Admission Fee: 500 yen

© JapanVisitor.com

Like this Japan blog? Sign up for the JapanVisitor newsletter

Books on Japan

Monday, December 19, 2011

Kawahara Castle Tottori

河原城

Japanese castles come in all shapes and sizes including ones constructed in the 20th century such as Kawahara Castle, a replica castle in Kawahara, south of Tottori city, located on Oshiroyama (Castle Mountain).

Kawahara Castle Tottori Prefecture
Kawahara Castle by Jake Davies

Supposedly situated on the site of former castle, Kawahara Castle was built in 1994 and is now a museum showcasing Kawahara Town's local history, culture, and flora and fauna with dioramas and interactive exhibits that are fun for kids. There are good vistas of Tottori Sand Dunes, Tottori Prefecture's most famous sight and the surrounding Chugoku mountains on a fine day.

Kawahara Castle is surrounded by a plum park with over 1,000 plum trees which flower usually in February or March.

Kawahara Castle
1011 Tanihitotsugi
Kawahara-cho
Kawahara-shi
Tel: 0858 85 0046
Hours: Closed Monday; 9am-5pm open later in summer
Admission: Free

From JR Tottori Station buses to Chizo reach Kawahara in half an hour. Kawahara Castle is then a further 15 minute walk up the hill.
Kawahara Castle map


View Japanese Castles Map in a larger map

Castles covered on our Japan blog include Matsumoto Castle, Inuyama Castle, Oita Castle, Kokura Castle and Nijo Castle in Kyoto.

© JapanVisitor.com


Like this blog? Sign up for the JapanVisitor newsletter


Rough Guide To Japan
Tags




Sunday, December 18, 2011

Japan News This Week 18 December 2011

今週の日本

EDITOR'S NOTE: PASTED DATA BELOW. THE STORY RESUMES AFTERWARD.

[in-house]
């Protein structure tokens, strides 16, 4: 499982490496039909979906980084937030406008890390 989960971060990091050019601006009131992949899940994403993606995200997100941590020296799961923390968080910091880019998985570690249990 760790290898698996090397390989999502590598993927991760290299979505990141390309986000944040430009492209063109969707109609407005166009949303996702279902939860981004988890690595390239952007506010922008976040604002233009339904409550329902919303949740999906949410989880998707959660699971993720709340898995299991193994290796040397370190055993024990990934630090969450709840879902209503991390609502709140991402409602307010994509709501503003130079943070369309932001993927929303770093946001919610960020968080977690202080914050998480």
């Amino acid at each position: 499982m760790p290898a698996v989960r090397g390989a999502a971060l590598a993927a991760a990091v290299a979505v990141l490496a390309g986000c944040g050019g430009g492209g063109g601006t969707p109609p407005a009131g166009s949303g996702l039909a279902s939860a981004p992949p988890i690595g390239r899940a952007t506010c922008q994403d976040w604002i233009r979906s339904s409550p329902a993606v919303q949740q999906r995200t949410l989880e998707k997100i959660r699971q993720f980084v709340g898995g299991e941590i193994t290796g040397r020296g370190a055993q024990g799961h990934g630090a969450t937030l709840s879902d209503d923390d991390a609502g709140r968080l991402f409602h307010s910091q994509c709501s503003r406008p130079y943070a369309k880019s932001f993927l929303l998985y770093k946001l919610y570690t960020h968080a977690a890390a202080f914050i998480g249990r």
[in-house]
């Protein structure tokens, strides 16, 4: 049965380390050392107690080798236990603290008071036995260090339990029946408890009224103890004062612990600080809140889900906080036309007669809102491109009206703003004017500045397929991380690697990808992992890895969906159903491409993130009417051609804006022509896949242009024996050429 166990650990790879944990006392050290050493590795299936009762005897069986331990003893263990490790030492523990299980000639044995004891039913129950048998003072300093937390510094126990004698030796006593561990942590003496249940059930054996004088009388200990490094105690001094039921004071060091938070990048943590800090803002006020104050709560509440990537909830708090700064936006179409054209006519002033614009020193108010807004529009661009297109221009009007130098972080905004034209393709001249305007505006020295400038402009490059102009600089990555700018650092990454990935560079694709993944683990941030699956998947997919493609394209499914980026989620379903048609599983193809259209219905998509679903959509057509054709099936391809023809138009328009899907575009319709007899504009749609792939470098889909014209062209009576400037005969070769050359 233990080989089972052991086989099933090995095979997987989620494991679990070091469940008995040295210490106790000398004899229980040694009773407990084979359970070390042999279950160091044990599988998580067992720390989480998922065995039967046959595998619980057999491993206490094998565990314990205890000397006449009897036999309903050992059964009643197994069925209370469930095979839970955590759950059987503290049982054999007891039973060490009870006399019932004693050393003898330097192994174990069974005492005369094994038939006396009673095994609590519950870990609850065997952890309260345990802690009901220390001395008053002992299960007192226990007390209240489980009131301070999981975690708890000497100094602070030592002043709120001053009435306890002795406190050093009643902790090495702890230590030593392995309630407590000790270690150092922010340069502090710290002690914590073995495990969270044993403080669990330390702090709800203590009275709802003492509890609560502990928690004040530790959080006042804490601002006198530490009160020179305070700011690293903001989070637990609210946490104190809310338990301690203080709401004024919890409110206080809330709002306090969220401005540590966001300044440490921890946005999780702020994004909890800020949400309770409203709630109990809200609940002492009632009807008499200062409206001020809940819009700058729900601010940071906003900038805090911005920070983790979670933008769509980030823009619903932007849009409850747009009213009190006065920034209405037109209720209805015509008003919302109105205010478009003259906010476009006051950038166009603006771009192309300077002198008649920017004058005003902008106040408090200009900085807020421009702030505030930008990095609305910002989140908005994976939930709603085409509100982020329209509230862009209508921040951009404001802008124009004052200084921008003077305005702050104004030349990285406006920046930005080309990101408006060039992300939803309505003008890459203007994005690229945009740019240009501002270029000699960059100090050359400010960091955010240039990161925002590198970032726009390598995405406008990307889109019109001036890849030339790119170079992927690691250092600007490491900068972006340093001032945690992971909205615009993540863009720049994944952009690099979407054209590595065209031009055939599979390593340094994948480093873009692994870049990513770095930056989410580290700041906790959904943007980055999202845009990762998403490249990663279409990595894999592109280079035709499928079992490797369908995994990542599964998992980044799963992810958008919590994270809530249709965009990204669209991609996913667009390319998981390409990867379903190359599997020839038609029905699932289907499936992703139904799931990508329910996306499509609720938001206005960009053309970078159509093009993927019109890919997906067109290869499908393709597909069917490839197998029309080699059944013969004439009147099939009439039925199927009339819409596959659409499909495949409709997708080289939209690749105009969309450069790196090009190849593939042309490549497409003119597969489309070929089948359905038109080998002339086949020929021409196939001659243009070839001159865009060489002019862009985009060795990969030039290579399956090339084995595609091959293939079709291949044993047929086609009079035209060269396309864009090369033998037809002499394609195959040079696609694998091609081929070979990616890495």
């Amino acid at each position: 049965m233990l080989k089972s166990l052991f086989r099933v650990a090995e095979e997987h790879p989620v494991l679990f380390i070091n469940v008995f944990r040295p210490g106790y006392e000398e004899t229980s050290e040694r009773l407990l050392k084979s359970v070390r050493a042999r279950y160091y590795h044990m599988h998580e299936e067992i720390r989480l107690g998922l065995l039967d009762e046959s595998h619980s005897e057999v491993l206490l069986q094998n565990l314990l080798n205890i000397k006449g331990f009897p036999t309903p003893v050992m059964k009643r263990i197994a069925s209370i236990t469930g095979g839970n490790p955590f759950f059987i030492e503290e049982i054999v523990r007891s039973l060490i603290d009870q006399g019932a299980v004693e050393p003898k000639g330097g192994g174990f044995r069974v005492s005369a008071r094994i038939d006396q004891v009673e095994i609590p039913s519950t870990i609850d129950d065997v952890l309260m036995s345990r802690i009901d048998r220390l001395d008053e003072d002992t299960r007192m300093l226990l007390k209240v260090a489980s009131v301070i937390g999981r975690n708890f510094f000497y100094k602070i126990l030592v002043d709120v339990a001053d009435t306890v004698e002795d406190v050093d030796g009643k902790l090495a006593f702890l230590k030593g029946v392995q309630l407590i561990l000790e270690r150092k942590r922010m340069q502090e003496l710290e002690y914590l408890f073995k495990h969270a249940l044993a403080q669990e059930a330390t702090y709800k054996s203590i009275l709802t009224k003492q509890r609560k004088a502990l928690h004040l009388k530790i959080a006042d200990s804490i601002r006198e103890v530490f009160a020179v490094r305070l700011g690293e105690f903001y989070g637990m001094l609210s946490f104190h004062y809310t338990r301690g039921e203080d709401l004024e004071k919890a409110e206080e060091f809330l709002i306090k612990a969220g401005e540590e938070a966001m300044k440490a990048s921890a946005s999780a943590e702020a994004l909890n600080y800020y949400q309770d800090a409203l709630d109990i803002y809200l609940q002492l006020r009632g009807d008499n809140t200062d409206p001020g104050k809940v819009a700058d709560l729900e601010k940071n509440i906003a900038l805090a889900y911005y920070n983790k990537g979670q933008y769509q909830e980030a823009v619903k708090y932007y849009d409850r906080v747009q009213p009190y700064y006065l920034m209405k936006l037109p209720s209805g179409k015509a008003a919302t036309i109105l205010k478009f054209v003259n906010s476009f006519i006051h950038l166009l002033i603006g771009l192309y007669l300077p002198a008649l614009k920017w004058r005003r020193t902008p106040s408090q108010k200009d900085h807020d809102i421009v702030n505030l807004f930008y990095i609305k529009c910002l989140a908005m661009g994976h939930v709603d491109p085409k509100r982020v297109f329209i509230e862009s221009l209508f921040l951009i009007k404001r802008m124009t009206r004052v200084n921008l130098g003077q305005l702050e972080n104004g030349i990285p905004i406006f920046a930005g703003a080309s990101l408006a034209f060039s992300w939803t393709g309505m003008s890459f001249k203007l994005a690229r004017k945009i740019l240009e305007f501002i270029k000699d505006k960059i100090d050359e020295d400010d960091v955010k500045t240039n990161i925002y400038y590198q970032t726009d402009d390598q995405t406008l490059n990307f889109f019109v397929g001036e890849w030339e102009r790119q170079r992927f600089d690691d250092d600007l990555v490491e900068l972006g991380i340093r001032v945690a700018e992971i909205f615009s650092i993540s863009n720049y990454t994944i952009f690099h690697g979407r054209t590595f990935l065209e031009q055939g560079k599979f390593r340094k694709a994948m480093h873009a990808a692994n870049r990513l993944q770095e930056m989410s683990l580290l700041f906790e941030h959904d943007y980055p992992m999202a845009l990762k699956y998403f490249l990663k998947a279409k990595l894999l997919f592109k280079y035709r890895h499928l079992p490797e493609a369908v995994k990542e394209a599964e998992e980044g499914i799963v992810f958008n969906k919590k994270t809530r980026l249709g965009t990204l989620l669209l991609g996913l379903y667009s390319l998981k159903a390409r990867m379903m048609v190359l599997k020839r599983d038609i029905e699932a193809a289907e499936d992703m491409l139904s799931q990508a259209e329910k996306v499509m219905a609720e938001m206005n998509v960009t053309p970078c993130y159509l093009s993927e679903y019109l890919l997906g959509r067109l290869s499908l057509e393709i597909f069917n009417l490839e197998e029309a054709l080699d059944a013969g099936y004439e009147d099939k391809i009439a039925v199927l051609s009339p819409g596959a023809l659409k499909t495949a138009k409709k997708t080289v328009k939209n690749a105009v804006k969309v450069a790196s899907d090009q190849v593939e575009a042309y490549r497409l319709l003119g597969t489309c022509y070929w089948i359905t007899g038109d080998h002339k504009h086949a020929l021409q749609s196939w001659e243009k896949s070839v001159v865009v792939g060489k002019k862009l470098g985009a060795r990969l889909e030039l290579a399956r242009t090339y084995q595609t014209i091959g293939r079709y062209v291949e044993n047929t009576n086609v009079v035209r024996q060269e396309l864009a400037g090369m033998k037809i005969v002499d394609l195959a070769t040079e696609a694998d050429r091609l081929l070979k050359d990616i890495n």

Japan News.Statue Deepens Dispute Over Wartime Sexual Slavery

New York Times

Japan PM says Fukushima nuclear site finally stabilised

BBC

China banks on bloody blockbuster to win friends … and Oscars

Guardian

Futenma base relocation has little hope left

Japan Times

Messi también juega en Japón

El Pais

A Séoul, les « femmes de réconfort » de l'armée japonaise réclament justice

Rue 89

日本在野党:首脑会谈应要求韩方拆除和平碑

Caijing

Postwar Japan's National Salvation

Japan Focus

Japan’s government endorses Tokyo 2020 bid

Yahoo Sports

Last Week's News

Statistics

Of the 83,000 workers at Japan's 18 nuclear power plants, 88% are contract workers.

Source: Japan Nuclear and Industrial Safety Agency

Most Influential Cities (based on political engagement, cultural experience, human capital, and business activity)

1. New York
2. London
3. Tokyo
4. Paris
5. Hong Kong
6. Chicago
7. Los Angeles
8. Singapore
9. Sydney
10. Seoul

15. Beijing

Source: National Geographic

© JapanVisitor

Book a hotel in Japan with Bookings

Saturday, December 17, 2011

Niigata To Sado Island Ferries

新潟ー佐渡島のフェリー